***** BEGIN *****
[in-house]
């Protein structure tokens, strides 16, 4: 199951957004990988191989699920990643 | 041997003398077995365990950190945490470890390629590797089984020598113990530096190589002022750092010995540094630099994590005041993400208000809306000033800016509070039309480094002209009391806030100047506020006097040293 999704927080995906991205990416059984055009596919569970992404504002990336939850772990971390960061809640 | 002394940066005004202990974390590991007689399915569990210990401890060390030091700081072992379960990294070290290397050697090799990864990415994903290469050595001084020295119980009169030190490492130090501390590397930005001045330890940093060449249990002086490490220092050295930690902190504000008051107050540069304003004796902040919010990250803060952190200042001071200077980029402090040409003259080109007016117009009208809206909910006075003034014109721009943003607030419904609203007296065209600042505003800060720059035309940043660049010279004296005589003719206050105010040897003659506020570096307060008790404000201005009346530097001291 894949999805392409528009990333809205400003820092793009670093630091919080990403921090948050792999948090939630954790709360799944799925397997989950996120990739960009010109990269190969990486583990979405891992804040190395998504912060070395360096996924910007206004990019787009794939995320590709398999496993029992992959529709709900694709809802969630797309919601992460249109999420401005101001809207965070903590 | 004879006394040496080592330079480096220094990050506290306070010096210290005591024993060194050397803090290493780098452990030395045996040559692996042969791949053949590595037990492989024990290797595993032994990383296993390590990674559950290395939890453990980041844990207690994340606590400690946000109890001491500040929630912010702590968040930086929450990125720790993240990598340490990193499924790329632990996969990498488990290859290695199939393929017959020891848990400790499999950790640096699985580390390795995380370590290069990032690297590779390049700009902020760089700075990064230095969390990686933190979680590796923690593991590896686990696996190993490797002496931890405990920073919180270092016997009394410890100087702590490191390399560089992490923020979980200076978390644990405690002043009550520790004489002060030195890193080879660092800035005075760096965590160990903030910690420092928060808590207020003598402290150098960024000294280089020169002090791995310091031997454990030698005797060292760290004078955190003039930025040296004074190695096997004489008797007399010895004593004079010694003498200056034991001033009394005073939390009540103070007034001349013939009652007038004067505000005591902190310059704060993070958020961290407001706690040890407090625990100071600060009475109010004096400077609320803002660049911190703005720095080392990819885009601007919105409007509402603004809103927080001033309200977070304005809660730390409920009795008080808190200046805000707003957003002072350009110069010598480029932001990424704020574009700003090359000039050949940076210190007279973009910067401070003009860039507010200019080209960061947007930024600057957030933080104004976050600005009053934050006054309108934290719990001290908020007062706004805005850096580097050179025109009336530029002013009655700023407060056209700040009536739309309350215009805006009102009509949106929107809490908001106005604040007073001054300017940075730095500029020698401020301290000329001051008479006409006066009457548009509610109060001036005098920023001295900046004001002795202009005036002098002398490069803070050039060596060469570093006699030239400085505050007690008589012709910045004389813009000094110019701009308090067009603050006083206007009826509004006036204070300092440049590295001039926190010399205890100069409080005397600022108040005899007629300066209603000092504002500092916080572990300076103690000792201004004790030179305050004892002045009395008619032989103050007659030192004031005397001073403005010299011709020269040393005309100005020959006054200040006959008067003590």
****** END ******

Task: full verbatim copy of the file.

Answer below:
[in-house]
């Protein structure tokens, strides 16, 4: 199951957004990988191989699920990643 | 041997003398077995365990950190945490470890390629590797089984020598113990530096190589002022750092010995540094630099994590005041993400208000809306000033800016509070039309480094002209009391806030100047506020006097040293 999704927080995906991205990416059984055009596919569970992404504002990336939850772990971390960061809640 | 002394940066005004202990974390590991007689399915569990210990401890060390030091700081072992379960990294070290290397050697090799990864990415994903290469050595001084020295119980009169030190490492130090501390590397930005001045330890940093060449249990002086490490220092050295930690902190504000008051107050540069304003004796902040919010990250803060952190200042001071200077980029402090040409003259080109007016117009009208809206909910006075003034014109721009943003607030419904609203007296065209600042505003800060720059035309940043660049010279004296005589003719206050105010040897003659506020570096307060008790404000201005009346530097001291 894949999805392409528009990333809205400003820092793009670093630091919080990403921090948050792999948090939630954790709360799944799925397997989950996120990739960009010109990269190969990486583990979405891992804040190395998504912060070395360096996924910007206004990019787009794939995320590709398999496993029992992959529709709900694709809802969630797309919601992460249109999420401005101001809207965070903590 | 004879006394040496080592330079480096220094990050506290306070010096210290005591024993060194050397803090290493780098452990030395045996040559692996042969791949053949590595037990492989024990290797595993032994990383296993390590990674559950290395939890453990980041844990207690994340606590400690946000109890001491500040929630912010702590968040930086929450990125720790993240990598340490990193499924790329632990996969990498488990290859290695199939393929017959020891848990400790499999950790640096699985580390390795995380370590290069990032690297590779390049700009902020760089700075990064230095969390990686933190979680590796923690593991590896686990696996190993490797002496931890405990920073919180270092016997009394410890100087702590490191390399560089992490923020979980200076978390644990405690002043009550520790004489002060030195890193080879660092800035005075760096965590160990903030910690420092928060808590207020003598402290150098960024000294280089020169002090791995310091031997454990030698005797060292760290004078955190003039930025040296004074190695096997004489008797007399010895004593004079010694003498200056034991001033009394005073939390009540103070007034001349013939009652007038004067505000005591902190310059704060993070958020961290407001706690040890407090625990100071600060009475109010004096400077609320803002660049911190703005720095080392990819885009601007919105409007509402603004809103927080001033309200977070304005809660730390409920009795008080808190200046805000707003957003002072350009110069010598480029932001990424704020574009700003090359000039050949940076210190007279973009910067401070003009860039507010200019080209960061947007930024600057957030933080104004976050600005009053934050006054309108934290719990001290908020007062706004805005850096580097050179025109009336530029002013009655700023407060056209700040009536739309309350215009805006009102009509949106929107809490908001106005604040007073001054300017940075730095500029020698401020301290000329001051008479006409006066009457548009509610109060001036005098920023001295900046004001002795202009005036002098002398490069803070050039060596060469570093006699030239400085505050007690008589012709910045004389813009000094110019701009308090067009603050006083206007009826509004006036204070300092440049590295001039926190010399205890100069409080005397600022108040005899007629300066209603000092504002500092916080572990300076103690000792201004004790030179305050004892002045009395008619032989103050007659030192004031005397001073403005010299011709020269040393005309100005020959006054200040006959008067003590």